This oral history interview is an intimate conversation between two people, both of whom have generously agreed to share this recording with Oral History Summer School, and with you. Please listen in the spirit with which this was shared.
This interview is hereby made available for research purposes only. For additional uses (radio and other media, music, internet), please inquire about permissions.
All rights are reserved by Oral History Summer School.
Researchers will understand that:
This oral history interview with Paulette Clarke was conducted in Hudson, NY on 23 July 2012 for the Oral History Summer School 2012 project. Paulette Clarke is the 60-year-old owner of a West Indian food store located on Warren Street below Third Avenue. She begins her interview by introducing herself and talking about her children. She then discusses her early life in Jamaica, her immigration to Miami in December 1984, her move to Hudson in April 1985, and some of the jobs she has had. She compares life in the United States to Jamaica, pointing out differences in medicine, food, culture, and work. She also goes into depth on her experience as a store owner in Hudson, including the difficulties of running a business, the role of her shop as a social space for the West Indian community, and her relationship with her customers. She describes her shop as offering social aid to poor residents of Hudson who lack housing and jobs. She also talks about the challenges of raising children in Hudson. She then talks about her involvement with Shiloh Baptist Church, including its importance as an institution for social aid, and her belief in God. She finishes by discussing changes in Hudson and their connection to sexuality, race, and class.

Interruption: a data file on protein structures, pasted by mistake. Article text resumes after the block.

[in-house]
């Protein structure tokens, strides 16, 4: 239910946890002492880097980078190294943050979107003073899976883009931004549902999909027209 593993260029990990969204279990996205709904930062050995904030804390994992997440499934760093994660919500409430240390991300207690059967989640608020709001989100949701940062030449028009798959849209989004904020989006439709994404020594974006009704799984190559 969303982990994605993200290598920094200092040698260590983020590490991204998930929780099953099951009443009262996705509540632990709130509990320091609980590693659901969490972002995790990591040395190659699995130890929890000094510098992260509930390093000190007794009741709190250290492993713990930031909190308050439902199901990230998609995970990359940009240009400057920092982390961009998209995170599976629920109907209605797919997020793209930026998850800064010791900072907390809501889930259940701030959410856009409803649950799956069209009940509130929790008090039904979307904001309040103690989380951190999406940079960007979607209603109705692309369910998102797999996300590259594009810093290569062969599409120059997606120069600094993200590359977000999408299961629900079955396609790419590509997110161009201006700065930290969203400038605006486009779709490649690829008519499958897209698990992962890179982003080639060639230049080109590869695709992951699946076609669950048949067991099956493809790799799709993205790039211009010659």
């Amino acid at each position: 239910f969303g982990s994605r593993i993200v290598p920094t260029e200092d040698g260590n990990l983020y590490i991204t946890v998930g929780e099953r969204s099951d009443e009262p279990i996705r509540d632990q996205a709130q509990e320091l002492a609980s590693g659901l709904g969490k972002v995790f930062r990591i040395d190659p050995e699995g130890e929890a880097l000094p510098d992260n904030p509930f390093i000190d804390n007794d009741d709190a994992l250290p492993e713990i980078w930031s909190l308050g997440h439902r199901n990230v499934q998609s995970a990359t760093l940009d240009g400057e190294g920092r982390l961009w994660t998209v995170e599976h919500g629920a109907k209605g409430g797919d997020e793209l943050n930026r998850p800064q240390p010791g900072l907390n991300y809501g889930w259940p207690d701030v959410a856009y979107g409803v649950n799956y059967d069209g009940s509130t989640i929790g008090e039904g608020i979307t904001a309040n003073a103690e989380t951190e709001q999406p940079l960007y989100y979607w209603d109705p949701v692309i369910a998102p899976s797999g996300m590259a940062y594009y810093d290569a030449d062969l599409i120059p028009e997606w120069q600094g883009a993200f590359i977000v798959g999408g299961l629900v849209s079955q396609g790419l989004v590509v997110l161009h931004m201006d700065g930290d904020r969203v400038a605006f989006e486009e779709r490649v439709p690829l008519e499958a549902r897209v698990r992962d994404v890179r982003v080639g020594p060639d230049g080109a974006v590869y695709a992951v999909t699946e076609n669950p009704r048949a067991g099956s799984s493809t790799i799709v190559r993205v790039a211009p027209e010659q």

I was born in 1976. I teach history at Dawson College in Montreal, Canada. I am interested in oral history because I see it as a way to expand the historical archive to include voices that are often left unheard. I also think that putting audio files on record is very important, as I see the human voice as an important conduit of information that cannot be captured in writing. My interests in this summer school project were originally to develop pedagogical materials for my history courses at Dawson to better engage my students. In learning more about Hudson, I realized that building an archive of its residents’ voices would enable future historians to hear from a wider diversity of people in order to see the complexities of a place, hearing about some of the ways different people lived in an era where homogenization might appear to be the dominant mode of life.
This interview is hereby made available for research purposes only. For additional uses (radio and other media, music, internet), please click here to inquire about permissions.
Oral history is an iterative process. In keeping with oral history values of anti-fixity, interviewees will have an opportunity to add, annotate and reflect upon their lives and interviews in perpetuity. Talking back to the archive is a form of “shared authority.”